miteymusings

Sex, drugs, and obscure pop culture references.


 
Sunday, December 24, 2006
Best of the week: Comics bought 22 December
It was both a big week, and a great week for comics.


Previous weeks:

Cover of the week:

Ion #9 by Kalman Andrasofszky


Quotes of the week:

"She likes to hit things with her big mega-rod"
"She seems quite fond of her mighty mega-rod"
"Oh, yeah, her mighty mega-rod looms large in her hands"
- The Huntress and Judomaster, laughing at how dirty Big Barda's mega-rod sounds, Birds of Prey #101


Best of the week:

52 Week 33
DC Comics
Written by Geoff Johns, Grant Morrison, Greg Rucka, and Mark Waid
Art breakdowns by Keith Giffen
Art by Joe Prado, Tom Denerick, Jay Leisten, and Rodney Ramos
Back-up written by Mark Waid
Back-up art by Tom Mandrake
Cover by JG Jones

Wow. As 52 hits it's thirty third week, readers are treated to the Christmas issue. The schmaltz is happy contained to a montage, as well as a few references to the silly season, and aside from that, the issue is full of greatness.

We get to know Batwoman a bit more through her working with Nightwing to shut down Intergang's operations, as well as her alter ego Kate Kane, with her dealings with Montoya and the dying Question later in the issue. Add to this a great scene with Lex and his Infinity Inc, and a great "revelation" from Black Adam and his cohorts, this issue has a lot going on, and manages to do so with heart. Another great issue.


Civil War: War Crimes
Marvel Comics
Written by Frank Tieri
Art by Staz Johnson and Tom Palmer
Cover by Sean Scoffield

I'm the first to admit that throughout Civil War and ir's multitude of tie-ins, Tony Stark has been portrayed as a dick. And I've heard a few comments from people that this issue finally cements him in the super-villain category. But, on that note, and as far as this issue is concerned, I have to disagree.

Granted, once again, Stark makes a deal with the devil. The proverbial devil being Wilson Fisk, the Kingpin of Crime. He's doing what he feels needs to be done.

But more importantly, this issue is a character study of Fisk - his motivations, and what drives him to assist the pro-Registration side of the war. Add in some great plot twists, and you have an excellent story, magnificently crafted by writer Frank Tieri. It's great stuff.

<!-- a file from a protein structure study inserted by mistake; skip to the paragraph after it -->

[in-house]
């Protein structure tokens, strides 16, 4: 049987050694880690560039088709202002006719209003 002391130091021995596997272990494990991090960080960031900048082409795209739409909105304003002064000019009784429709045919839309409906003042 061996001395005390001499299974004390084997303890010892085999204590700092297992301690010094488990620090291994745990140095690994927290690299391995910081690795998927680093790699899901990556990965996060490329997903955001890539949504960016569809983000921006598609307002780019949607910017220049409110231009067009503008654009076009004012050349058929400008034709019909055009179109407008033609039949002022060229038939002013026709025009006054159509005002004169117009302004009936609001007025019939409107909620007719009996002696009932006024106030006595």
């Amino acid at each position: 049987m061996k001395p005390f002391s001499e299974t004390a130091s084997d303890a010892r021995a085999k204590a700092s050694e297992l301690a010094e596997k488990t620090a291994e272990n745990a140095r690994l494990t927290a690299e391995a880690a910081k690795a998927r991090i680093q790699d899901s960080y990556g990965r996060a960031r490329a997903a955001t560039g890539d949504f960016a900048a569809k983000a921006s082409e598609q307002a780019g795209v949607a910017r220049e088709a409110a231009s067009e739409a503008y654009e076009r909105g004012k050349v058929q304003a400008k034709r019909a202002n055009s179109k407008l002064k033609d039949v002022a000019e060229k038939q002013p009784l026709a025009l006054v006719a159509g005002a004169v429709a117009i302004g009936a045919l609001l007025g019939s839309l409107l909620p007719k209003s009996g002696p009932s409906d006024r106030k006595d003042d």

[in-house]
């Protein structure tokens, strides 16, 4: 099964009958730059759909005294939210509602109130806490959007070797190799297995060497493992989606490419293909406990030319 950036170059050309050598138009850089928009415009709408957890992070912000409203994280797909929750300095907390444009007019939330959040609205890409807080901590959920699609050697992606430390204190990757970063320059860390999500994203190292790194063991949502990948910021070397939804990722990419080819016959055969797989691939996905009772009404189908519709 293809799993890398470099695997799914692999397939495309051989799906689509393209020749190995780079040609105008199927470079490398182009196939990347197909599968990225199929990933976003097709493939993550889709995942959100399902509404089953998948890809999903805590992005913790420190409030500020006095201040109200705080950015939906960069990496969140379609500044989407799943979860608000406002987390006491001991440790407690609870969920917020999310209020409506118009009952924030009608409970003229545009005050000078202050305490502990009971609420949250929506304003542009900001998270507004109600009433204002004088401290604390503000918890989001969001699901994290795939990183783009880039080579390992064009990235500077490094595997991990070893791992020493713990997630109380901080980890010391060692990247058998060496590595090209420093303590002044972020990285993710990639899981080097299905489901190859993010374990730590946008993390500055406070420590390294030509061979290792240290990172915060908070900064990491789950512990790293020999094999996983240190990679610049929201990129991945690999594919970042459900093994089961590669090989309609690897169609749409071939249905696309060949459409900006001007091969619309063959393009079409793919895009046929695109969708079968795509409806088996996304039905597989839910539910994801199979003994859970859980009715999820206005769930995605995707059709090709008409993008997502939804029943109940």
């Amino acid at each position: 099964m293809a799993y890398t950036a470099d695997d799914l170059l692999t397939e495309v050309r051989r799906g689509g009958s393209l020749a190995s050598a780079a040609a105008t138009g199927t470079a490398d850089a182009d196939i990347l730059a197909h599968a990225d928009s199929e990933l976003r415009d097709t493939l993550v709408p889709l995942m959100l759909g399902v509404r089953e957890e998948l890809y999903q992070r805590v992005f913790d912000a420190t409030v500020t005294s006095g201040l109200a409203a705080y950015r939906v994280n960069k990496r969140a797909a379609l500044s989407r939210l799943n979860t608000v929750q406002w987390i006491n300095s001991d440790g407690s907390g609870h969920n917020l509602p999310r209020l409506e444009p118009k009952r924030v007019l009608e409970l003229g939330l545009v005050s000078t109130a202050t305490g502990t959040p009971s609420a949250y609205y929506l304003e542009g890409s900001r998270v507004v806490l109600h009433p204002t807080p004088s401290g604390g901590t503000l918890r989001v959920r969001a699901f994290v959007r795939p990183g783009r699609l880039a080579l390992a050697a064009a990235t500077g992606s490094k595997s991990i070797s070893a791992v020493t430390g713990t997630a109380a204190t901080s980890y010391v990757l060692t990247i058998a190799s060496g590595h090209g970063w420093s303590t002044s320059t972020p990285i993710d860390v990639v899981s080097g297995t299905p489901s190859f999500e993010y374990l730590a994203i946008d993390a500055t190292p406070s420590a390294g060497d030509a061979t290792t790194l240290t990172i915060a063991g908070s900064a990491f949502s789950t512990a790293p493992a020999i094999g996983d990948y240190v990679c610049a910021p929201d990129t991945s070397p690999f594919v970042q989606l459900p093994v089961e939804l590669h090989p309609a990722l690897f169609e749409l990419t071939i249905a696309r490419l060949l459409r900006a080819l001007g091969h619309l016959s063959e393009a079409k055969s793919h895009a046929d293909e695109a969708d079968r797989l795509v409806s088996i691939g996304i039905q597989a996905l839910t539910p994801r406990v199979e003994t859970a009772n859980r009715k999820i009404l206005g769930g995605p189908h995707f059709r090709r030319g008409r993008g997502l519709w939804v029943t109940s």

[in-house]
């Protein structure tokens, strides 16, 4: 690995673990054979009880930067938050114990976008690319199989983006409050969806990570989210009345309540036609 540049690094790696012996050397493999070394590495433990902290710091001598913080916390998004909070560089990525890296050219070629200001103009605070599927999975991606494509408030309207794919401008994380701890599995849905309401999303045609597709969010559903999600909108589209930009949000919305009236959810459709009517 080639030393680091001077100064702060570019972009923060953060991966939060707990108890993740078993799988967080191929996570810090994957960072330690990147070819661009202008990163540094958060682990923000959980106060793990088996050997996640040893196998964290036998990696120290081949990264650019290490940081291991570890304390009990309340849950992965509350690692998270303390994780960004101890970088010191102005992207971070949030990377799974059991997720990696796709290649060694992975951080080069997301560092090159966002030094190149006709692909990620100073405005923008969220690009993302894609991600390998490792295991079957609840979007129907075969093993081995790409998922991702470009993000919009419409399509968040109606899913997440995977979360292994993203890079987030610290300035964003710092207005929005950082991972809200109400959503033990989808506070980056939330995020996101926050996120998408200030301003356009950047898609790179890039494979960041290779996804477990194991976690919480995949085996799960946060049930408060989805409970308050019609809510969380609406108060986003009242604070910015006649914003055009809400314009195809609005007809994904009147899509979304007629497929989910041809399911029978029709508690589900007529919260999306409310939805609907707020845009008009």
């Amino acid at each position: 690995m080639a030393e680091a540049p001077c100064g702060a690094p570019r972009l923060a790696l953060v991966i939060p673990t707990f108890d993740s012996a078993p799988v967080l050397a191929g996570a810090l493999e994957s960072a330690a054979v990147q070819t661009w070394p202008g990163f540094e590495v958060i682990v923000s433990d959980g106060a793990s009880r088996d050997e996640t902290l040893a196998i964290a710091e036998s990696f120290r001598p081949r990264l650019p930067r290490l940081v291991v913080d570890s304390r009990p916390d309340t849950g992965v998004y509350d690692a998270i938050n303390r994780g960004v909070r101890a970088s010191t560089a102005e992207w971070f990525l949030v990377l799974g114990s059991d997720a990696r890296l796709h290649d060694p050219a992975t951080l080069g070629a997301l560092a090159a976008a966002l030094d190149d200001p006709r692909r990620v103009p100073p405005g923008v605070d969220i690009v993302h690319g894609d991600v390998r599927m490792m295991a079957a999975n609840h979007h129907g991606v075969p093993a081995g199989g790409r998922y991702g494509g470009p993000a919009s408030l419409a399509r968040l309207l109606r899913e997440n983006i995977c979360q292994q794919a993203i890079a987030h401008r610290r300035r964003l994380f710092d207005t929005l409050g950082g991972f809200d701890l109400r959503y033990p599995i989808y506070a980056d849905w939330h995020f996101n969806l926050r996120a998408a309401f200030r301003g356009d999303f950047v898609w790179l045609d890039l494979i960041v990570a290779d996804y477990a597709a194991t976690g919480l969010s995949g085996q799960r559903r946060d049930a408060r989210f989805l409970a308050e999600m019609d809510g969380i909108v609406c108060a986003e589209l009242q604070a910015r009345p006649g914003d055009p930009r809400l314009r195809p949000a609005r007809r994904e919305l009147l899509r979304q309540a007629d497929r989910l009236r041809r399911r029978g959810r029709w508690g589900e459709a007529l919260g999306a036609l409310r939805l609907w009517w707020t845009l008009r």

Iron Man/Captain America: Casualties of War
Marvel Comics
Written by Christos Gage
Art by Jeremy Haun and Steve Epting
Covers by Jim Cheung

While I haven't been a huge fan of much of Civil War, it's interesting that two of this week's tie-ins are great comics.

It should be noted, however, that this issue is not by any means required reading for the core miniseries, and doesn't add anything to the ongoing plot. Instead, it's a look at two friends, two men who were the staunchest of allies.

It's an issue where Iron Man and Captain America meet. They talk. They both explain where they're coming from, and try to convert the other to their side. It's rare that both sides of the argument are treated equally, but this issue pulls it off nicely. For the first time, Iron Man's point of view is explained to the reader, and whether you agree or not, it makes sense. An excellent read, for fans of Civil War, or fans of the characters.

Secret Six #6
DC Comics
Written by Gail Simone
Art by Brad Walker and Jimmy Palmiotti
Cover by Karl Kerschl

The sequel miniseries to Villains United, the greatest of the Infinite Crisis miniseries' by a long way, comes to a close. The Six have their final confrontation with Vandal Savage, in a battle that ends up being personal for more than just his daughter, Scandal.